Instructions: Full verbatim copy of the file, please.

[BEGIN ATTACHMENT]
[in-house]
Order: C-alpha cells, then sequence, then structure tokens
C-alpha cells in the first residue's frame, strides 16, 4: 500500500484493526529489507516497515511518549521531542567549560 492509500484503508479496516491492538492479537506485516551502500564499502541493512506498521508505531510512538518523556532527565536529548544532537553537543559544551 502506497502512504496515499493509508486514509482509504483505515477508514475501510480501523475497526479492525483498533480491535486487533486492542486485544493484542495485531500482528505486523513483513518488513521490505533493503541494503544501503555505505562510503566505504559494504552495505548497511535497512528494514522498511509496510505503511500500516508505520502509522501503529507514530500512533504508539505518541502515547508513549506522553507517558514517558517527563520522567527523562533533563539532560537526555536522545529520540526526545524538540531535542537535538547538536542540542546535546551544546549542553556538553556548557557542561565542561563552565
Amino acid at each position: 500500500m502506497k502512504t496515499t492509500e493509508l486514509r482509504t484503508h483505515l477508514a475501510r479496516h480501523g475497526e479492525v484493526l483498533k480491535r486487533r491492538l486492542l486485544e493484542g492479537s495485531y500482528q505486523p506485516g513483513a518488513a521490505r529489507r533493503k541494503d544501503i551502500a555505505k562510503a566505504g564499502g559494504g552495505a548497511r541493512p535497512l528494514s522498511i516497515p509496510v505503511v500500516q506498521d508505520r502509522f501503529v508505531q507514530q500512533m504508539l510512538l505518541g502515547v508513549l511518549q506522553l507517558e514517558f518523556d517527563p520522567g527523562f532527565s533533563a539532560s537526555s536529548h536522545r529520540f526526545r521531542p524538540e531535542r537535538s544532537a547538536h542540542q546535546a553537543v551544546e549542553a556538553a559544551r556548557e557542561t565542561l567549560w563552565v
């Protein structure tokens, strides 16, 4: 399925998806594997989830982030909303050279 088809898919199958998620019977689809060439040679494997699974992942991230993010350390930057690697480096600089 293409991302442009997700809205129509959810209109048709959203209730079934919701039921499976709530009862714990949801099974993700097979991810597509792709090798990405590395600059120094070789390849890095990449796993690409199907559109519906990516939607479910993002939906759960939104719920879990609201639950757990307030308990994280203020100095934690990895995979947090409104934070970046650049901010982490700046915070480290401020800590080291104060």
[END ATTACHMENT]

[in-house]
Order: C-alpha cells, then sequence, then structure tokens
C-alpha cells in the first residue's frame, strides 16, 4: 500500500484493526529489507516497515511518549521531542567549560 492509500484503508479496516491492538492479537506485516551502500564499502541493512506498521508505531510512538518523556532527565536529548544532537553537543559544551 502506497502512504496515499493509508486514509482509504483505515477508514475501510480501523475497526479492525483498533480491535486487533486492542486485544493484542495485531500482528505486523513483513518488513521490505533493503541494503544501503555505505562510503566505504559494504552495505548497511535497512528494514522498511509496510505503511500500516508505520502509522501503529507514530500512533504508539505518541502515547508513549506522553507517558514517558517527563520522567527523562533533563539532560537526555536522545529520540526526545524538540531535542537535538547538536542540542546535546551544546549542553556538553556548557557542561565542561563552565
Amino acid at each position: 500500500m502506497k502512504t496515499t492509500e493509508l486514509r482509504t484503508h483505515l477508514a475501510r479496516h480501523g475497526e479492525v484493526l483498533k480491535r486487533r491492538l486492542l486485544e493484542g492479537s495485531y500482528q505486523p506485516g513483513a518488513a521490505r529489507r533493503k541494503d544501503i551502500a555505505k562510503a566505504g564499502g559494504g552495505a548497511r541493512p535497512l528494514s522498511i516497515p509496510v505503511v500500516q506498521d508505520r502509522f501503529v508505531q507514530q500512533m504508539l510512538l505518541g502515547v508513549l511518549q506522553l507517558e514517558f518523556d517527563p520522567g527523562f532527565s533533563a539532560s537526555s536529548h536522545r529520540f526526545r521531542p524538540e531535542r537535538s544532537a547538536h542540542q546535546a553537543v551544546e549542553a556538553a559544551r556548557e557542561t565542561l567549560w563552565v
């Protein structure tokens, strides 16, 4: 399925998806594997989830982030909303050279 088809898919199958998620019977689809060439040679494997699974992942991230993010350390930057690697480096600089 293409991302442009997700809205129509959810209109048709959203209730079934919701039921499976709530009862714990949801099974993700097979991810597509792709090798990405590395600059120094070789390849890095990449796993690409199907559109519906990516939607479910993002939906759960939104719920879990609201639950757990307030308990994280203020100095934690990895995979947090409104934070970046650049901010982490700046915070480290401020800590080291104060």